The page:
Soviet military spouse case could set legal precedent

  • 2002-07-18
  • Steven C. Johnson

Tatijana Slivenko claims her right to privacy and family life were violated when Latvian authorities deported her and her daughter in 1999 as the family of an ex-Soviet military officer.

If the European Court of Human Rights agrees, legal experts say it could pave the way for new challenges to immigration laws by those affected by the 1994 agreement requiring all ex-Soviet military families to leave Latvian soil.

Slivenko is challenging in the Strasbourg-based court a 1996 Latvian deportation order that said she had to leave the country with her daughter, Karina, because she was married to retired Soviet military officer Nikolai Slivenko.

After independence in 1991, Russia assumed jurisdiction over some 200,000 armed forces stationed in the three Baltic states. A 1994 bilateral agreement between Russia and Latvia required all military personnel and their families to leave the country by Aug. 31, 1994.

Nikolai Slivenko, who had been transferred to Latvia as a Soviet officer in 1977, left the country, but his wife and daughter refused, saying they were permanent residents. Tatijana also said she needed to stay to care for her elderly parents in Riga.

After several court rulings and appeals, the Latvian Supreme Court ruled against Slivenko, and a deportation order was issued on Aug. 20, 1996.

Latvian authorities say that when Slivenko was included with her daughter in a list of permanent residents of Latvia in 1993, she lied about her husband's profession, saying he worked in a factory.

Slivenko, 43, defied the deportation order, and both she and her daughter were detained in a center for illegal immigrants in 1998. Karina, 21, was detained again in 1999 and held for 30 hours in an illegal detention center near the Riga Central Market.

"They failed to comply with requests from authorities to leave the country, even when immigration authorities said that if she complied voluntarily, they would immediately issue a visa she could use to visit her family," said Kristine Malinovska, Latvia's representative in the case.

The two finally joined Nikolai, now in Kursk, Russia, in July 1999, and Latvian authorities barred them from re-entering the country for five years as a result of disobeying deportation orders.

Having exhausted all avenues of appeal in Latvia, Slivenko appealed to the European Court of Human Rights, claiming she was being illegally separated from elderly parents in Riga who required her care.

The court ruled her case admissible earlier this year on three counts: right to liberty and security; prohibition of discrimination; and right to respect for private and family life.

The European Human Rights Convention that empowers the court was ratified by Latvia's Parliament in 1996 and came into effect in 1997.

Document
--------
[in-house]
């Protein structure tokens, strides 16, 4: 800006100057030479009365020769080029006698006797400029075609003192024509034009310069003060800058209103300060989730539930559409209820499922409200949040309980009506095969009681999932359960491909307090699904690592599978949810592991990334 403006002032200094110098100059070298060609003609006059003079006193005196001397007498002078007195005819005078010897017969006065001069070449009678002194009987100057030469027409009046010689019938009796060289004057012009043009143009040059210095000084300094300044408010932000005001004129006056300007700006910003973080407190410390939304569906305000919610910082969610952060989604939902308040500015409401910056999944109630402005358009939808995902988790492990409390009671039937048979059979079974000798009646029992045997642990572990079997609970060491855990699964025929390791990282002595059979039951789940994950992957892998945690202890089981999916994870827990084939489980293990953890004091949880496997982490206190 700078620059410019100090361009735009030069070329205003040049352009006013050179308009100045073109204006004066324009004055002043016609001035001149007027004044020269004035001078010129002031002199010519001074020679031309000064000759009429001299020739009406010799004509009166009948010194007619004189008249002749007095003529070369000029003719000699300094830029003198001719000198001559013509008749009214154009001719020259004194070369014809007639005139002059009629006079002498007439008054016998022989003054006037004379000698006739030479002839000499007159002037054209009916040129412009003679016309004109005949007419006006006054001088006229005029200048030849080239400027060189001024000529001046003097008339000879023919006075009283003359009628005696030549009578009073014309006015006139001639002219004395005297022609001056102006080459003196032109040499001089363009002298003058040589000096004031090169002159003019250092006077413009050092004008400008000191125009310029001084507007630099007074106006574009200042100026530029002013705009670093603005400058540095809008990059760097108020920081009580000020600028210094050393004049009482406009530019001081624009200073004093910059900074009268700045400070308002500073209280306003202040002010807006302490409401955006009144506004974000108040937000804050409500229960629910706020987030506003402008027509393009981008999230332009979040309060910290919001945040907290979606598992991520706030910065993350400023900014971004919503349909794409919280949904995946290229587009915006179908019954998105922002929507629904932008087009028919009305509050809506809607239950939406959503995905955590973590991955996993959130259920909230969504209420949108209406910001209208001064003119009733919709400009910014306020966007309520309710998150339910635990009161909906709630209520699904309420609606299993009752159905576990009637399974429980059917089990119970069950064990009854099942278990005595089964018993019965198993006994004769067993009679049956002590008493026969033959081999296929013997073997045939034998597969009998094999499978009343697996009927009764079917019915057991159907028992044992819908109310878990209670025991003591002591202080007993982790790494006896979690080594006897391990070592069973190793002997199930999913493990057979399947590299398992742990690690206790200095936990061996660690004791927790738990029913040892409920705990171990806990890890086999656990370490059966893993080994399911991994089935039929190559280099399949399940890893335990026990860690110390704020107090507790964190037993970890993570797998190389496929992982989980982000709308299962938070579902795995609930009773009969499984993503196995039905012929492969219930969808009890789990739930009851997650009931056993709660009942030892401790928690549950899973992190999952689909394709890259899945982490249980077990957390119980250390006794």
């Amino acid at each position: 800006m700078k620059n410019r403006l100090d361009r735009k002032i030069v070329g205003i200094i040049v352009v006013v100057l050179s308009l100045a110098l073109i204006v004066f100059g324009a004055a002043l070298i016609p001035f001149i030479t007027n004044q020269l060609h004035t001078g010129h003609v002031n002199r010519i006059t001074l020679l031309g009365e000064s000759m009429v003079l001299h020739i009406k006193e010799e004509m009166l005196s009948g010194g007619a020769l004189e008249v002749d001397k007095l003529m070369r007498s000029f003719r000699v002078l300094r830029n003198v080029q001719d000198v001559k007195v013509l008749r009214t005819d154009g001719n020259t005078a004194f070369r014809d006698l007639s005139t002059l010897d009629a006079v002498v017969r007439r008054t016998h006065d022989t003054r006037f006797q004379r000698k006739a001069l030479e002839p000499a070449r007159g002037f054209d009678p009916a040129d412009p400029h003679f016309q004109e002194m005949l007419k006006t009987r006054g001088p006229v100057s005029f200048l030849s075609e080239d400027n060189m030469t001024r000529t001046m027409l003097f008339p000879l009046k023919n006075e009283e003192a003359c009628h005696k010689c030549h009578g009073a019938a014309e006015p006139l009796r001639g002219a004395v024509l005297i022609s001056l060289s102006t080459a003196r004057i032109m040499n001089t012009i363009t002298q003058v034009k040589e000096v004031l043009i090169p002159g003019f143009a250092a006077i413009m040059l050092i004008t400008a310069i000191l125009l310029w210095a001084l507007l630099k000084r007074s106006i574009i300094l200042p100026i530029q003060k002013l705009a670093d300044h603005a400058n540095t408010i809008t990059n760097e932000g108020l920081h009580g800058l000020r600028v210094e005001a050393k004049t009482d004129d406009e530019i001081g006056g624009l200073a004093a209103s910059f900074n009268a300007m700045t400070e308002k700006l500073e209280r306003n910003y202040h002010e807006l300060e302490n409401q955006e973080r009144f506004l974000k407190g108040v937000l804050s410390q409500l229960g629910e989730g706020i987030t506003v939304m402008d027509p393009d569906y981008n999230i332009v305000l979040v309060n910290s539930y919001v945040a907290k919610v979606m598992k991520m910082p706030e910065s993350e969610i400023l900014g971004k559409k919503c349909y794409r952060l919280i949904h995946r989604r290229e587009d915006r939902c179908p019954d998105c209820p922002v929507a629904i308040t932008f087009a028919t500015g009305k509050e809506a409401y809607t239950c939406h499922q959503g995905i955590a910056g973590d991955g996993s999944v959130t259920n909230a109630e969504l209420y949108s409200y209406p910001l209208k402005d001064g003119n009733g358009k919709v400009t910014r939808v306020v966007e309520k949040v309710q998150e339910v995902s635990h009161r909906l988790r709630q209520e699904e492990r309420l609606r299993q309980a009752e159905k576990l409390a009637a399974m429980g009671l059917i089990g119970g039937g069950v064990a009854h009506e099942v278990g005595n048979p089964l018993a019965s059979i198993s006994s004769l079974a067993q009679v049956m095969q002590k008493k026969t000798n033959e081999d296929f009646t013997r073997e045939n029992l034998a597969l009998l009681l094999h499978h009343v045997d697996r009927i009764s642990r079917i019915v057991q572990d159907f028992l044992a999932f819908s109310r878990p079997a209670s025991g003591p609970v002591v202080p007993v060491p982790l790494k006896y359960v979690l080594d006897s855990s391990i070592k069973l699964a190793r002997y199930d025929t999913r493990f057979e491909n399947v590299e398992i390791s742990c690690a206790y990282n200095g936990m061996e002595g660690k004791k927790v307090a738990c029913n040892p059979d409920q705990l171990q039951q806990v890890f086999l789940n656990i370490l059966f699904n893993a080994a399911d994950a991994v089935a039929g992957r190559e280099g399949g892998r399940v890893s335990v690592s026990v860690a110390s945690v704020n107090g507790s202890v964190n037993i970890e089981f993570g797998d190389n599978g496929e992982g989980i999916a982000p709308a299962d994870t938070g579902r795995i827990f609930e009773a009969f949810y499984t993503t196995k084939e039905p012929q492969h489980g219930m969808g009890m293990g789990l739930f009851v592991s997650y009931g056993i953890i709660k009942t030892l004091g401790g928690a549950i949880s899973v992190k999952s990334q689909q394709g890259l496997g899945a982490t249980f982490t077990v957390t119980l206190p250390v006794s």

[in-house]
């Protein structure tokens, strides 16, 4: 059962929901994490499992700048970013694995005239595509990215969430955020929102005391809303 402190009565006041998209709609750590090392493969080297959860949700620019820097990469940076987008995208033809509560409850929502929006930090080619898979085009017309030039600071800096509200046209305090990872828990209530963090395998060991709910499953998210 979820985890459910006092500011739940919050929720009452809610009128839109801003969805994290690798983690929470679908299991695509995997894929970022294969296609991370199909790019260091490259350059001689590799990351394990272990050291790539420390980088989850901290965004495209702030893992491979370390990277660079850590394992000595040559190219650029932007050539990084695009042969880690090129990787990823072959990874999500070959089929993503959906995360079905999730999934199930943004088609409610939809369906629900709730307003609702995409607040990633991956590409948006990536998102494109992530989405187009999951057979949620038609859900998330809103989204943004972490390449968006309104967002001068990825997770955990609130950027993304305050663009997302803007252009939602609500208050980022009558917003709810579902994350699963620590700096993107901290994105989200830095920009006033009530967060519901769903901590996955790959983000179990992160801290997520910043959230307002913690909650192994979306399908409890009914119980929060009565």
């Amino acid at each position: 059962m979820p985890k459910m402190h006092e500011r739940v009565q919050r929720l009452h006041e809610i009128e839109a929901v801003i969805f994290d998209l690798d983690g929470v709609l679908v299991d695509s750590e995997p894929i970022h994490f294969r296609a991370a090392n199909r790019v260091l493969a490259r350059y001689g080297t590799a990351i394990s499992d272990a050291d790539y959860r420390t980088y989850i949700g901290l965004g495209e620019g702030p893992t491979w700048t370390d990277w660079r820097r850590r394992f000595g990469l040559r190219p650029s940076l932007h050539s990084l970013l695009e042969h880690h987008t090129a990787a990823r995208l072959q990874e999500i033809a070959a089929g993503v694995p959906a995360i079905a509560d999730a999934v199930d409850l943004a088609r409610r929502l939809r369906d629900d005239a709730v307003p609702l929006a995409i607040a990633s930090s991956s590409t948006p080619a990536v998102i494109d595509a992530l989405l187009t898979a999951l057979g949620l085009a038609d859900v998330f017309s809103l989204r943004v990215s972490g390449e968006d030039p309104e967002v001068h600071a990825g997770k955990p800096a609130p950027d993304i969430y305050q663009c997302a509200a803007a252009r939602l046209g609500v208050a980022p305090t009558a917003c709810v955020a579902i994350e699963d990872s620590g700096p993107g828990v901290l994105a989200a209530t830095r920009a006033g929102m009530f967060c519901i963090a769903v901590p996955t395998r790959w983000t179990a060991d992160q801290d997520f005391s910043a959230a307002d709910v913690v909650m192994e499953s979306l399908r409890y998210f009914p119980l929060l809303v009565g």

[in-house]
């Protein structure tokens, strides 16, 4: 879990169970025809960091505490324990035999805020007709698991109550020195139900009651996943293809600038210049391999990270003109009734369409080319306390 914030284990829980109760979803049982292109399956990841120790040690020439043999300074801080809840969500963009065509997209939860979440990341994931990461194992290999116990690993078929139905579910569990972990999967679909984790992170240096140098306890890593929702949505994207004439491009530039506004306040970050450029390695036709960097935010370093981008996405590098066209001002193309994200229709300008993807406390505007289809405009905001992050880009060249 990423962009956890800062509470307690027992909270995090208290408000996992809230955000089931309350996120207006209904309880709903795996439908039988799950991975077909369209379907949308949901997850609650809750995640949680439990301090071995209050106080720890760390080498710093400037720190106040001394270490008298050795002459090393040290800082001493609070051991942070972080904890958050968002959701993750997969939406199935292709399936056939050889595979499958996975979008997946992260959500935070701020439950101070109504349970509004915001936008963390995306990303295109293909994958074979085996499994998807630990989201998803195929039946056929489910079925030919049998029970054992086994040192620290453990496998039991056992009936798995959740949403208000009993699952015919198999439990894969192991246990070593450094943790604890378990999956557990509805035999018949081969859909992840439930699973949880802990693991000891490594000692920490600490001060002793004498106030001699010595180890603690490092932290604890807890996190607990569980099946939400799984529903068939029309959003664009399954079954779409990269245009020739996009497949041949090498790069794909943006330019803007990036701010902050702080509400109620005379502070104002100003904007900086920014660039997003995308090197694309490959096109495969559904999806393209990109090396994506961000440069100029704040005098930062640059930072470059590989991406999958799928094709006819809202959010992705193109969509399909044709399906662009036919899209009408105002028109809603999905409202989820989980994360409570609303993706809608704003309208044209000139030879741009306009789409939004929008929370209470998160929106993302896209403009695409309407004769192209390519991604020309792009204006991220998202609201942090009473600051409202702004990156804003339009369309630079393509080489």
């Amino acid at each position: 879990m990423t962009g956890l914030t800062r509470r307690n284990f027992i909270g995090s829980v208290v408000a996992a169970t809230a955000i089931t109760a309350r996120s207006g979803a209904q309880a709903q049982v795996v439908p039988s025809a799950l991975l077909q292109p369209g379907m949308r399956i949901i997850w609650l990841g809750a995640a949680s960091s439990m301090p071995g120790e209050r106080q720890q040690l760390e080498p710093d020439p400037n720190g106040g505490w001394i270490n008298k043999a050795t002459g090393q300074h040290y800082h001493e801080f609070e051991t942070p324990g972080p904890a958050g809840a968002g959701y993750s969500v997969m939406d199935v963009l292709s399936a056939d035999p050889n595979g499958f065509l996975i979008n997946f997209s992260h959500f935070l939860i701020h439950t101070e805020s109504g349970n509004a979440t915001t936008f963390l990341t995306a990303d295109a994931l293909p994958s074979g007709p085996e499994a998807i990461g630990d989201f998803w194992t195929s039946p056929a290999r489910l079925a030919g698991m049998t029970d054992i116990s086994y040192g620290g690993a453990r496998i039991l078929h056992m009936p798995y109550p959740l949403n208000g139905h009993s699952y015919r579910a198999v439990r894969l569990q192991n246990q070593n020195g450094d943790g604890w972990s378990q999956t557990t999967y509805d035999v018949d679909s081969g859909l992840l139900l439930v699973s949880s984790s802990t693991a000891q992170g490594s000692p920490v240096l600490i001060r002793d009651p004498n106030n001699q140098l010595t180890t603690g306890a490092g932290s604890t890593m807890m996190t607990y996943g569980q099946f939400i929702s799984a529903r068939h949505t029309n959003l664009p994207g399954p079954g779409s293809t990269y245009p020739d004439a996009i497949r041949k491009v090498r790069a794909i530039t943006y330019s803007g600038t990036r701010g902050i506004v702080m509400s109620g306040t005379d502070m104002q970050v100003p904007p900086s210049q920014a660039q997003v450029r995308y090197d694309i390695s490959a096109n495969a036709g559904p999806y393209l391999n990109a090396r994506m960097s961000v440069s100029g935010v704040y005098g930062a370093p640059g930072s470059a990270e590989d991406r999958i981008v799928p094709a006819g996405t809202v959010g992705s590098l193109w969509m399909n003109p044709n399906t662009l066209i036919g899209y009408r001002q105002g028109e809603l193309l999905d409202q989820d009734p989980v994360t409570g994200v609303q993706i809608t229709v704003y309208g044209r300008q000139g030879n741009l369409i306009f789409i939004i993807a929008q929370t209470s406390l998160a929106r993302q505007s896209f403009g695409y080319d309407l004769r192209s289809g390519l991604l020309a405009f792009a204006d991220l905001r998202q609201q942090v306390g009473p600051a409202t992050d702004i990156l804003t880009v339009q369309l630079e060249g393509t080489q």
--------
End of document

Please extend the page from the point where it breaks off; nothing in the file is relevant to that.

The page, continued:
The court has yet to set a date for hearings

If the Strasbourg court rules in Slivenko's favor, legal experts say Latvia may be forced to make more exceptions for spouses of Soviet military in cases involving extenuating circumstances.

Ineta Ziemele, a doctor of law and professor at the Riga Graduate School of Law, said the government had a strong case because the 1994 treaty deals with issues of international law and illegal occupation.

But if the court rules that basic human rights - the right to privacy and family life - were violated, even as a result of the 1994 agreement, it may push the court's Grand Chamber of 17 judges in Slivenko's favor.

"There should be something in the law that takes into account mitigating circumstances," Ziemele said.

The case, said Ilvija Bake, a lawyer at the Latvian Center for Human Rights and Ethnic Studies, could set a legal precedent by which other similar claims are measured. And a ruling against Latvia, she said, could help the state fine-tune its laws.

"On the one hand, a ruling against a country is a blow to its prestige, but on the other hand, it's good because it can be a catalyst to change laws and prepare procedure," Bake said.

Slivenko is demanding 400,000 euros ($400,000) in damages. Neither she nor her lawyers could be reached for comment, but the Baltic News Service reported that her Moscow-based legal team is also representing two other Latvians in similar cases.

But if she wins, Slivenko will not necessarily be entitled to permanent resident status since that would entitle her husband to relocate to Latvia with his family - still illegal according to the 1994 troop withdrawal agreement.

"Neither the court nor the convention gives people the right to demand and receive any particular status," said Malinovska. "That would be up to the Latvian authorities to decide."

In this case, Slivenko would likely be granted the right to normal visas for visiting her family in Riga, Ziemele said, thus voiding the five-year ban on entering the country that took effect when Slivenko left in 1999.

Tatjana Zhdanok, director of the Latvian Human Rights Committee, a non-government group that helped Slivenko mount legal challenges in Latvia, called that five-year ban on entry "very discriminatory."

"Her mother is nearly blind, and the Latvian decision shows no respect for family life. Latvian laws need to be more flexible," she said. "I think she will win."